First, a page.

On language

Two years ago, my friend Michelle Spring tempted me to work with her on a book about the craft of writing.  The pairing was unexpectedly effective, since we have such different methods, and with the addition of a number of superb guest essays, has made a book I am tremendously proud of.  Take a look at the book, here.

For the most part, language, like plot or typeface, should be invisible. It should blend so seamlessly with the other elements that the reader is no more aware of it than the viewer is of the brush strokes in a Constable… None the less, there may be times when you don’t want your language to be invisible. If in your story, the language is part of the point, and especially if the story is told in the first person by a narrator with a distinctive voice, the vocabulary, grammar and rhythm used will stand out more sharply. My character Mary Russell, for example, speaks in a voice dripping with Latinate words and archaic structures. I use a thesaurus to write Miss Russell, producing language that would jar in one of my police procedurals or standalones, but which is necessary for the memoirs of a proud, eighty-plus academic.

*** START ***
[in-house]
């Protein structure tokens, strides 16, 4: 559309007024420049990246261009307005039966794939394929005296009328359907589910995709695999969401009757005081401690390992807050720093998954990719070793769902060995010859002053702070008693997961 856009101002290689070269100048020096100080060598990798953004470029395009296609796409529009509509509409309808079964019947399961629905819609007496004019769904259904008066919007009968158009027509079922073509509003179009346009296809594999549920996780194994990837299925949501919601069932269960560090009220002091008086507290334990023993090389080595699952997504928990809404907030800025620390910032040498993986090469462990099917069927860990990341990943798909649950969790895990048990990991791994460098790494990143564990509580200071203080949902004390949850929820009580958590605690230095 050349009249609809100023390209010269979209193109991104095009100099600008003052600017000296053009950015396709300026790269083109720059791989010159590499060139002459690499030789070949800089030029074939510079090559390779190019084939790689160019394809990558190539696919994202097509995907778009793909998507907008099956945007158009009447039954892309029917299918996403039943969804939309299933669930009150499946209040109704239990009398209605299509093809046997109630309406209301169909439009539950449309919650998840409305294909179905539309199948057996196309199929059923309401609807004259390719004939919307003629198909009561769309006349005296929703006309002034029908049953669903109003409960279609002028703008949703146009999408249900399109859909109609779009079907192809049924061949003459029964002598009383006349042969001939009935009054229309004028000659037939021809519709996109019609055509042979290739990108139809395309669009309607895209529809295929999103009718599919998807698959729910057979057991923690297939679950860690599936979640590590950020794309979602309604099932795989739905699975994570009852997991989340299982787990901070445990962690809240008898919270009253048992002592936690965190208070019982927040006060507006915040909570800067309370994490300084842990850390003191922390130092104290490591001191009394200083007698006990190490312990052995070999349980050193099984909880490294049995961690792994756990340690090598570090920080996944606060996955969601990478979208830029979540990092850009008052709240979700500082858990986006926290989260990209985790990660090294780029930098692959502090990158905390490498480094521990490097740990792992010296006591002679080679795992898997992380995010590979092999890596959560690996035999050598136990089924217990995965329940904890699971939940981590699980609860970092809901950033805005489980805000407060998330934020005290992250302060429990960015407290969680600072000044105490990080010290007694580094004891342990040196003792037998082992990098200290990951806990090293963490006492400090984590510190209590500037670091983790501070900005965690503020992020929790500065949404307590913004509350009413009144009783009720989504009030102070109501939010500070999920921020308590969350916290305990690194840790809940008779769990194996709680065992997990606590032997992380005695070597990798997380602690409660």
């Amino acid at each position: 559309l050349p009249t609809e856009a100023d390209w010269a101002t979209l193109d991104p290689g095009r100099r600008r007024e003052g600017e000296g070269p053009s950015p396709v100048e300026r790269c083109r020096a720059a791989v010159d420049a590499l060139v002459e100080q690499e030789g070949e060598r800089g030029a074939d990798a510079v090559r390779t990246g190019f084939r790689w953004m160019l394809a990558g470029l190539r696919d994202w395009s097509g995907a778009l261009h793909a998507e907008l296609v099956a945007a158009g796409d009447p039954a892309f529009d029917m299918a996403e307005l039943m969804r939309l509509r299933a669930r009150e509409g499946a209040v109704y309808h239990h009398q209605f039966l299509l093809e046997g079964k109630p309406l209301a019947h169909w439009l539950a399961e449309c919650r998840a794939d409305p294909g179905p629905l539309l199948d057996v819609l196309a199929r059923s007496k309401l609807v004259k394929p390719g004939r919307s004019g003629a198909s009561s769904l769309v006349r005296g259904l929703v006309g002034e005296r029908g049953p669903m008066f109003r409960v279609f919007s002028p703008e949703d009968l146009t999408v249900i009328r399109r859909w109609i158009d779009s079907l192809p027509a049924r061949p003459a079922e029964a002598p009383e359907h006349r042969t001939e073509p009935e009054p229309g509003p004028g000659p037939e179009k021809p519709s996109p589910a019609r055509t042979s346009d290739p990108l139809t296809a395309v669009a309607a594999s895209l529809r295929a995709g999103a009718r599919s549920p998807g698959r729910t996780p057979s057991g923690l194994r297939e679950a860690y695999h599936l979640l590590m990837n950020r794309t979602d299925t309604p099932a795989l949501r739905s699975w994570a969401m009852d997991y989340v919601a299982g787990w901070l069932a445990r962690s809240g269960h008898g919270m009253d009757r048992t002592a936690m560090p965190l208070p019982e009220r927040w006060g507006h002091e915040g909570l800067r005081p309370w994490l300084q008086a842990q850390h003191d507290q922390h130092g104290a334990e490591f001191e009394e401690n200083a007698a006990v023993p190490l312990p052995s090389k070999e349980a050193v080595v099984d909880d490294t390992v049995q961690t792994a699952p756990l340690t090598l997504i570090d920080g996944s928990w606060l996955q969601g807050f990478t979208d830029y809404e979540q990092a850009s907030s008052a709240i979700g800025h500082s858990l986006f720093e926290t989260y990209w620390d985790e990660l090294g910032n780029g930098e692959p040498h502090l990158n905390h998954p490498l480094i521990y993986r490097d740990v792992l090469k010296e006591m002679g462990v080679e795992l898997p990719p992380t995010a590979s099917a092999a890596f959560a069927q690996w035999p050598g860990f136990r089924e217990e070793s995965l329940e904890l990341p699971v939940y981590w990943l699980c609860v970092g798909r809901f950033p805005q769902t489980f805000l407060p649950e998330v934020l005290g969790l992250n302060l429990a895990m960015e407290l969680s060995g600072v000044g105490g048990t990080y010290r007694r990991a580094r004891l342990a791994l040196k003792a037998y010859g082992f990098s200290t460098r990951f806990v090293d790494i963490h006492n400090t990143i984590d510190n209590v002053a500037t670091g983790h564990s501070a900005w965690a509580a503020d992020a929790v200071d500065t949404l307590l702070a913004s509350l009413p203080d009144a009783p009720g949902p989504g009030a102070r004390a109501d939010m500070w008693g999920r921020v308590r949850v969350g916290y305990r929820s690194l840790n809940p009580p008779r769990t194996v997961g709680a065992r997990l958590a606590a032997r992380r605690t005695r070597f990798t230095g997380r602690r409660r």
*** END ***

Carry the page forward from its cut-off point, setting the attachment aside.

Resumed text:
To buy a copy, visit Amazon.uk, Amazon.com, or IndieBound.

Comments

  1. Ah, yes – language. Anachronisms can be the very devil. The latest trend being catching Julian ffellows – writer of “Dowton Abbey” – out … watch the Christmas Special sometime. On another occasion, I did catch one when proof-reading the draft of a novel written by a colleague of my son’s – an officer in Her Majesty’a Aerial Huzzars (aka The Royal Air Force). Set during the big WW2, one of the characters made reference to HER Majesty’s Air Force – I won the proverbial beer for pointing out that KING Georgve VI was on the throne at the time!

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